By contrast, the Iraq War is completely understandable.  September 11, 2001 was an attack on the United States.  We could have dealt with it as we had other attacks.  We could have followed the law.  We could have been grown ups and had honest discussions.  We didn't follow the law and we demonized those who wanted to speak honestly (such as Susan Sontag).  By refusing to address what happened, the events that follow are completely understandable.

We put aside thinking, logic, processing and everything else and were left with nothing but injury and hurt and we looked for someone in a weaker position to last out at to feel better.  Strip the tired colloquialisms from Thomas Friedman's bad writing and TV appearances and what your left with is a tiny, impotent and angry man raging with violence.

Where in the world did you think that rage would go?  Because it had to go somewhere.

Bully Boy Bush stoked the rage, encouraged the rage and he and his administration attacked anyone and everyone who questioned in any way or tried to use actual thought.  The rage had to go somewhere.  And they knew what they were doing having decided early on to use 9-11 to push for war with Iraq.  (September 11, 2001 -- though repeatedly linked to Iraq by Bully Boy and his administration -- had nothing to do with Iraq.  While Saddam Hussein was President of Iraq, al Qaeda didn't even have a base in Iraq because secular Hussein and fundamentalist al Qaeda were at complete odds with one another.)

Bully Boy Bush repeatedly picked away at 9-11 because it had to be an unhealed wound, it had to be gaping, for him to misuse the horror of it to push for the Iraq War.

I'm sorry that James Fallow is confused.  I truly am sorry that he's such an imbecile because, after 10 years, if we still can't recognize and name what happened and how, there's not much hope for any of us.  All these years later and we still can't be honest?  The refusal to honestly address what happened allowed emotions to be manipulated and played to.  If we can't be honest about that, we're never going to learn from it so forget about any talk of preventing  it from happening again.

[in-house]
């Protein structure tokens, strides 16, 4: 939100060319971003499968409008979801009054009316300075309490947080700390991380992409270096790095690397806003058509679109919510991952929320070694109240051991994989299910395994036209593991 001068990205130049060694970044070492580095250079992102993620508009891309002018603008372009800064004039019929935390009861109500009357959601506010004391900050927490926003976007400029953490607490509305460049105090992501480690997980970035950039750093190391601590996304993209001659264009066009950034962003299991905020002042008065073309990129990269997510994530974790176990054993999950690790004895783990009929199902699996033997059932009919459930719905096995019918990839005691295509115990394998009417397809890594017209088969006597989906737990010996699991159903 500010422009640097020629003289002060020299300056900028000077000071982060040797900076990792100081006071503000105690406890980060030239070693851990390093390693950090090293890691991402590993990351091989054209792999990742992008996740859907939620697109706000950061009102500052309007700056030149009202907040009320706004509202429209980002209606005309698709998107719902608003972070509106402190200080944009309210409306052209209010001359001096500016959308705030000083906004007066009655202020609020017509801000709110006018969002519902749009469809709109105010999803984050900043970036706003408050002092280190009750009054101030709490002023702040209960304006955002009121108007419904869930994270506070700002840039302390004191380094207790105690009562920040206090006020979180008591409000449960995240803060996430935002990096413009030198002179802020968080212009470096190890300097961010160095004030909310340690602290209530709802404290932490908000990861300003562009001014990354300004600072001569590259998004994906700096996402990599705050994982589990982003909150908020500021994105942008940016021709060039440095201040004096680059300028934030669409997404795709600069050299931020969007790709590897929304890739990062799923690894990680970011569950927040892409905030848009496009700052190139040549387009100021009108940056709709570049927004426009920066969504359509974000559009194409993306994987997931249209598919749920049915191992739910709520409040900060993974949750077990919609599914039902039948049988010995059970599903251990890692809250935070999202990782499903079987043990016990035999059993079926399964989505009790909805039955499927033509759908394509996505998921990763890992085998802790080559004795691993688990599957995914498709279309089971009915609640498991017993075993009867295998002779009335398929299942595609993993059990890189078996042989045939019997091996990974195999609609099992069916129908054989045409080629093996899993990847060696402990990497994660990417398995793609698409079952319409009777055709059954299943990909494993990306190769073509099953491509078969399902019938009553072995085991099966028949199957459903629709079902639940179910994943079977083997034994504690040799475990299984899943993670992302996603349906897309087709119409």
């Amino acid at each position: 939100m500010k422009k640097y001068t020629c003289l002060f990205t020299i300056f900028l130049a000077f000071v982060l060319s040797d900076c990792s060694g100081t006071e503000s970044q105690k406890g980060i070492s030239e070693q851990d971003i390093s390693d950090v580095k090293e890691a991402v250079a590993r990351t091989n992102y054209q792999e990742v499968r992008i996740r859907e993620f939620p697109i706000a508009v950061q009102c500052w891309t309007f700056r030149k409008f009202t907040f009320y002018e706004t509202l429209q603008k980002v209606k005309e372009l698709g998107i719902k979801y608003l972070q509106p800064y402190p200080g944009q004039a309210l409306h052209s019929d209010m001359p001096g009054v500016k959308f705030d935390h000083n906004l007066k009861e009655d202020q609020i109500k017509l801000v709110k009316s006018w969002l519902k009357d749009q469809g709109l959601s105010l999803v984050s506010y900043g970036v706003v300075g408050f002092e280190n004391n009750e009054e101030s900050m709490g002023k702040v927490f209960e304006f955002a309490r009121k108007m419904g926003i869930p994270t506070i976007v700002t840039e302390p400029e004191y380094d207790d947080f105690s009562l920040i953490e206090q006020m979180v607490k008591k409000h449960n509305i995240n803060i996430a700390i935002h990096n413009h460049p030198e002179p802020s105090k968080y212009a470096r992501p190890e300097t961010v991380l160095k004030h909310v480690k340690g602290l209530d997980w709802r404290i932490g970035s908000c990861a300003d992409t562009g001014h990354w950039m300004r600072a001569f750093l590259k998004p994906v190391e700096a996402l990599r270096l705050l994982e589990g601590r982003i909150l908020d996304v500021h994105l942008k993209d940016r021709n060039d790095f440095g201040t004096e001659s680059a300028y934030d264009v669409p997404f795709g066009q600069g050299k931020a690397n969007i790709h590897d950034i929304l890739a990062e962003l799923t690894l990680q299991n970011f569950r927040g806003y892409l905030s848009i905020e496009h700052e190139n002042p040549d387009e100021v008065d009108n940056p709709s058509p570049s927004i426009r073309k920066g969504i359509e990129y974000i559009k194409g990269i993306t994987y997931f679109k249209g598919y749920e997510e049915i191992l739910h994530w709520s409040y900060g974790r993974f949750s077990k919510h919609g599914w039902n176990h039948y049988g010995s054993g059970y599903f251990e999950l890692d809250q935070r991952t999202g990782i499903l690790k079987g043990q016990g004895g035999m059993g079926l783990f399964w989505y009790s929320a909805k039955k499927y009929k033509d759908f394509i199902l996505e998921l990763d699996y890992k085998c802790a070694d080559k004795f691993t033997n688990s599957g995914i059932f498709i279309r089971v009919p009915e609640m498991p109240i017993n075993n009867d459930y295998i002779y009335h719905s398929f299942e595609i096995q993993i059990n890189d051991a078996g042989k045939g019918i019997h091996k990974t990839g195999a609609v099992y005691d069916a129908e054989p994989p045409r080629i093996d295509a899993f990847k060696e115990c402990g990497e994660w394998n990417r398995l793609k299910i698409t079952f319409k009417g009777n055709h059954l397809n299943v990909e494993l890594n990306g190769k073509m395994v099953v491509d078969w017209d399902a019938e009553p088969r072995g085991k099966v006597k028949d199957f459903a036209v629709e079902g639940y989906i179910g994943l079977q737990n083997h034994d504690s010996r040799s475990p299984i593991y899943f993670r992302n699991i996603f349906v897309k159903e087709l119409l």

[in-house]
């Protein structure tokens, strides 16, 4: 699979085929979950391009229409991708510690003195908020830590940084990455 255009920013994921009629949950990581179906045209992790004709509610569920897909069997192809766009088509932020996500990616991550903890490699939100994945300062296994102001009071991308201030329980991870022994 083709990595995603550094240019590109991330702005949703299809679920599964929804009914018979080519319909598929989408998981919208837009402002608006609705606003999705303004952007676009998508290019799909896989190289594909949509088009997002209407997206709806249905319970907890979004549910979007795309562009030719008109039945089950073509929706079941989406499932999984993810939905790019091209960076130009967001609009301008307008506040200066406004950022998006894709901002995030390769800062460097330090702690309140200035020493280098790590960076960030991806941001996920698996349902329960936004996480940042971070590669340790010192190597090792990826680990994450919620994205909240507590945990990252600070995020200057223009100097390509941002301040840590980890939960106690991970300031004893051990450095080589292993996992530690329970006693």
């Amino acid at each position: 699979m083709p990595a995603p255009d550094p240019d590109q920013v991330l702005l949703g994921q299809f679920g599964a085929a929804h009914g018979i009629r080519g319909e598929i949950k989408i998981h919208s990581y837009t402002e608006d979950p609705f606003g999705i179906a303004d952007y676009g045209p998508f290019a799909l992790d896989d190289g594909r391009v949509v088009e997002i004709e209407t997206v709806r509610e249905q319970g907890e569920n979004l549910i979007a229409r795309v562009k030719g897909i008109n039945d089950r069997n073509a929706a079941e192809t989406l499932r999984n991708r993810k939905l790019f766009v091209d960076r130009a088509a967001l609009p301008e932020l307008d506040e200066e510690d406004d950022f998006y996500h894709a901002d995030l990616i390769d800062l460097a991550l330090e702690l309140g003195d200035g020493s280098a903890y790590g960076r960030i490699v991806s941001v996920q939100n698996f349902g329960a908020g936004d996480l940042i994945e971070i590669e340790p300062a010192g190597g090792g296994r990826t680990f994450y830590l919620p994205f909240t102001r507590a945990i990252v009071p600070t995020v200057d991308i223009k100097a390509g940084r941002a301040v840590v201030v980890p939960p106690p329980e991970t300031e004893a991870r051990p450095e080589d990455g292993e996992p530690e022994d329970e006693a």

Let's go to someone far wiser than James Fallows: Joan Didion.  In 2003, The New York Review of Books published her Fixed Ideas: America Since 9.11.  From that slender book overflowing with wisdom.  Excerpt.

And yet, all through the summer of 2002, the inevitability of going to war with Iraq was accepted as if predestined.  The "when" had already been settled.  "Time is getting short," The New York Times had warned us in July, "for decisions that have to be made if the goal is to take action early next year, before the presidential election cycle intrudes."  That last cause bore study.
"Before the presidential election cycle intrudes."  In case the priorities were still unclear.
The "why" had also been settled.  The President had identified Saddam Hussein as one of the evildoers.  Yes, there were questions about whether the evildoer in question had the weapons we feared he had, and yes, there were questions about whether he would use them if he did have them, and yes, there were questions about whether attacking Iraq might not in fact ensure that he would use them.  But to ask those questions was sissy, not muscular, because the President had said we were going to do it and the President, if he were to back down, risked losing the points he got on the muscular "moral clarity" front.
"I made up my mind," he had said in April, "that Saddam needs to go."  This was one of many curious almost petulant statements offered in lieu of actually presenting a case.  I've made up my mind, I've said in speech after speech, I've made myself clear.  The repeated statements became their own reason: "Given all we have said as a leading world power about the necessity for regime change in Iraq, "James R. Schlesinger, who is now a member of Richard Pearl's Defense Policy Board, told The Washington Post in July, "our credibility would be badly damaged if that regime change did not take place."